The Kennedy Gallery
In 2000 Michael Kennedy traded the rain soaked streets of Portland for the sun baked breeze that blows through Midtown Sacramento. He’s spent sixteen years building his brand and has grown his gallery through three different locations – a major recession and a decade of changes.
Michael Kennedy: I’ve invested in this gallery. I’ve invested in my community. It’s been tough at times. I’ve had to make sacrifices for the betterment of the artists in the gallery. But here we are, ten years later. We’re the only gallery that’s expanded. It’s because we listen to our customers – our audience and we let that drive the business.
Ryan: What drew you to Sacramento?
I had friends in Sacramento. TJ Bruce (owner of the Depot) had seen a show I did in Portland and had me coming to Sacramento to help with shows at the Depot. Plus I got tired of the rain in Portland.
What was the Sacramento art scene like in 2000?
It was a lot different than Portland. There wasn’t any gallery representation, agents or brokers. So I thought: ‘If Amy Caplan did that for me in Portland – I could do that here for other artists.’
Amy Caplan represented you?
Right. So, I thought I could do it and I started my ‘Art Space’ Business to fill the need in Sacramento. It was the brand I created for myself and the artists I represented. I would find space in and around the city where I could hang art and manage the spaces.
I really worked hard to familiarize myself with gallery owners and build lasting, positive relationships with them. They would send people my way at the same time I had work hanging in their galleries. Joanie Ferry at the 20th street gallery was amazing! And Ed Matalon was a great artist I had secured. He did a lot of public art and worked with the metropolitan arts commission a lot. I met a lot of people through Ed and he became my best friend.
Where and when was your first location?
In 2006 I secured a space in the Art Complex on K St. I was one of the first artists to get in. I took a spot in the back next to a hypnotherapist who wasn’t too happy about having a bunch of artists banging around next door. Six months later she was gone. I acquired her space and the size of my business doubled.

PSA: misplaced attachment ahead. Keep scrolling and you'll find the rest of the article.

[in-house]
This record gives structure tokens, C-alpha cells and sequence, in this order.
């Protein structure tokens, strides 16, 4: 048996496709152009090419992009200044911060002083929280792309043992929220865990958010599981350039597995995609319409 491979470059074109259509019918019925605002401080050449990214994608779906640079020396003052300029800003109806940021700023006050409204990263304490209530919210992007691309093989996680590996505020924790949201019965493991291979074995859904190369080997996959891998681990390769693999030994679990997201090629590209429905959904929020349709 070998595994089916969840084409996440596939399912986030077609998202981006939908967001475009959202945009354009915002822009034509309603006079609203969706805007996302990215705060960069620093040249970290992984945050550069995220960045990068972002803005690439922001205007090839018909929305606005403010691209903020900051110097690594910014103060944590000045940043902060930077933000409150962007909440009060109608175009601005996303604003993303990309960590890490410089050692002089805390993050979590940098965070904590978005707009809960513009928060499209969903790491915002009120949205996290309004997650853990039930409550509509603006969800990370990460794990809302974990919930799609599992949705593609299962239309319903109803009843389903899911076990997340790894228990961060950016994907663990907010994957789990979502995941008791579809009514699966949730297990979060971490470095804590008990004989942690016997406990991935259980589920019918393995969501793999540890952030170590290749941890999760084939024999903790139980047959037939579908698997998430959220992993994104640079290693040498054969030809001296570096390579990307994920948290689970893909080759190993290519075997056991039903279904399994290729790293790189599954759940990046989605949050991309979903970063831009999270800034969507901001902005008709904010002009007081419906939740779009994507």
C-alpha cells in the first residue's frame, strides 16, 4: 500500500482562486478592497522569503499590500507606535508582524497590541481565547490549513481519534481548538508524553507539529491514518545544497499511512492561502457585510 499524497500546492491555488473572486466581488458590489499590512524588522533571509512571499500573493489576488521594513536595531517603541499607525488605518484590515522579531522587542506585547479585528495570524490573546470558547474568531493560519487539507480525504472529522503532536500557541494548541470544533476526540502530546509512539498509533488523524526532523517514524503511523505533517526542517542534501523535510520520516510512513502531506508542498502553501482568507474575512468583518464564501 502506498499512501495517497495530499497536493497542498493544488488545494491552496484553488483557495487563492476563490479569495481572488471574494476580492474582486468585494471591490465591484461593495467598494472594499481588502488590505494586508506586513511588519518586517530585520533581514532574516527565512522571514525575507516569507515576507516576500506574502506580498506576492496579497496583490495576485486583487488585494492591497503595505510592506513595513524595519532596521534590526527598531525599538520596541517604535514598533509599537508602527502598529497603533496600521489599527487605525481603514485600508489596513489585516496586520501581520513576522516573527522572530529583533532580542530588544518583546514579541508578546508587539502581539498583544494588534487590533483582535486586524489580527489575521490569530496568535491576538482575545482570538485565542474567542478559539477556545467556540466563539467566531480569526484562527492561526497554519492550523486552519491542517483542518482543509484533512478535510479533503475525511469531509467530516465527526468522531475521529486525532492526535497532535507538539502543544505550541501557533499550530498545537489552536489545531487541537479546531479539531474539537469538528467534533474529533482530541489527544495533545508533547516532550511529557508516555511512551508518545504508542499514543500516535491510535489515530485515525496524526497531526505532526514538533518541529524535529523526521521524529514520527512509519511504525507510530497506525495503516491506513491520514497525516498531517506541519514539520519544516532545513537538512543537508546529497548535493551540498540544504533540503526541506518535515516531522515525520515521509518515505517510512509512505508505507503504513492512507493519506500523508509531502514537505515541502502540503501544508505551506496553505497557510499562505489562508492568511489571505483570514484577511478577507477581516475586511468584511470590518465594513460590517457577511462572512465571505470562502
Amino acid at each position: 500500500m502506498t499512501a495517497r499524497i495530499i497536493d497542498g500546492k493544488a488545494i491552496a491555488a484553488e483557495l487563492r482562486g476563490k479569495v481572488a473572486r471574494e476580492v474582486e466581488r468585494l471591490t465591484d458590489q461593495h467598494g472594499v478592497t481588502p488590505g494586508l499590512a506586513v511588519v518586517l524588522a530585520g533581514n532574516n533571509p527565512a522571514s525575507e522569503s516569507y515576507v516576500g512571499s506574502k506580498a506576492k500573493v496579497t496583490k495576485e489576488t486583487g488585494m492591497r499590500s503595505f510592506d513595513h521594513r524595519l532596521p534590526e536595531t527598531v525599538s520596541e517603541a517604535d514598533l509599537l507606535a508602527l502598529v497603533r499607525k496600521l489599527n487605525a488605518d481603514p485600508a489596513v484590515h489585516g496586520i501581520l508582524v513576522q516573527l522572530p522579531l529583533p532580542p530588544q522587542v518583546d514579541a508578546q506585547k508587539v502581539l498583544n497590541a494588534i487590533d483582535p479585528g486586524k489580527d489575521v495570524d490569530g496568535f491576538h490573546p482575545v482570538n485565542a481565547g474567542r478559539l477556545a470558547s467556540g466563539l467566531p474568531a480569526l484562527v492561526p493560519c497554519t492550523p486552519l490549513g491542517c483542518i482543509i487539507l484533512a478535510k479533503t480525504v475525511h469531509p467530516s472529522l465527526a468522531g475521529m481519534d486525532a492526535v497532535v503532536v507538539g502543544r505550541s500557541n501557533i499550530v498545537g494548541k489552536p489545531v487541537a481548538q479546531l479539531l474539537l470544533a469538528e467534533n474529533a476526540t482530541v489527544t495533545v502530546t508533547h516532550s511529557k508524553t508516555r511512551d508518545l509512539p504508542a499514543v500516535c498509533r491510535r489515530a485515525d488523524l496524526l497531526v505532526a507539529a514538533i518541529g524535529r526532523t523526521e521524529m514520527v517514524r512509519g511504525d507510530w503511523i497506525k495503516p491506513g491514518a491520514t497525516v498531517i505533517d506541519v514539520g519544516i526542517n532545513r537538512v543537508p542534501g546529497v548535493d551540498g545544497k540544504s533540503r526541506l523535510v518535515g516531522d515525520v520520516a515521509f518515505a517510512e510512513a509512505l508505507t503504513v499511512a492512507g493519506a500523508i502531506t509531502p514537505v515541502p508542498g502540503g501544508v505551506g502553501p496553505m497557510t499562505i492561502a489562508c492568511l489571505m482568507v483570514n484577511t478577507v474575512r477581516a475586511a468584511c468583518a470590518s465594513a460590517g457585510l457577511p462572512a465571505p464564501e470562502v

How long were you in the Complex?
I was there for about a year when I was offered the spot at 1930 K St. (Mango’s now). I was thinking of doing a solo gallery there but it quickly turned into a collaborative with other artists who were interested in leaving the complex.
That’s a bold move. Were you scared?
Yeah. Taking on thousands of dollars in overhead was really scary. And shortly after I did it the economy tanked. Who buys art in a recession? 70% of the galleries in Sacramento closed. The only upside to an economic downturn is: The best business models tend to survive. We’ve always offered a variety of artists and price points while maintaining the highest level of quality to our customers.
Do you have a best year or memory?
Oh, 2006 was Fantastic! The best day was New Years. Although everyone else at the complex thought I was wasting my time I trusted my instinct and stayed open on the holiday. I was the only one. A couple came in from Reno. They declared It was my lucky night and spent $9,000.00 – It was amazing! I paid three months’ rent and took a vacation.
Great story! Hard work and sacrifice pays off again. What do you think the Sacramento art scene needs more of?
We need some new fresh leadership. And we need people on our city council that say YES! If it’s a building project say YES! We need the jobs – we need the growth.
The Kennedy Gallery Art Center stands majestically in the heart of midtown and is well appointed start to finish. From its regal blue and white coat to its sunlight filled rooms. It’s 3,500 square feet of beautiful art work and truly is “The Jewel of Midtown”.
Join Michael and some of the other nineteen exhibiting artists this Saturday the 28th of May for their 10th anniversary party. 11am-6pm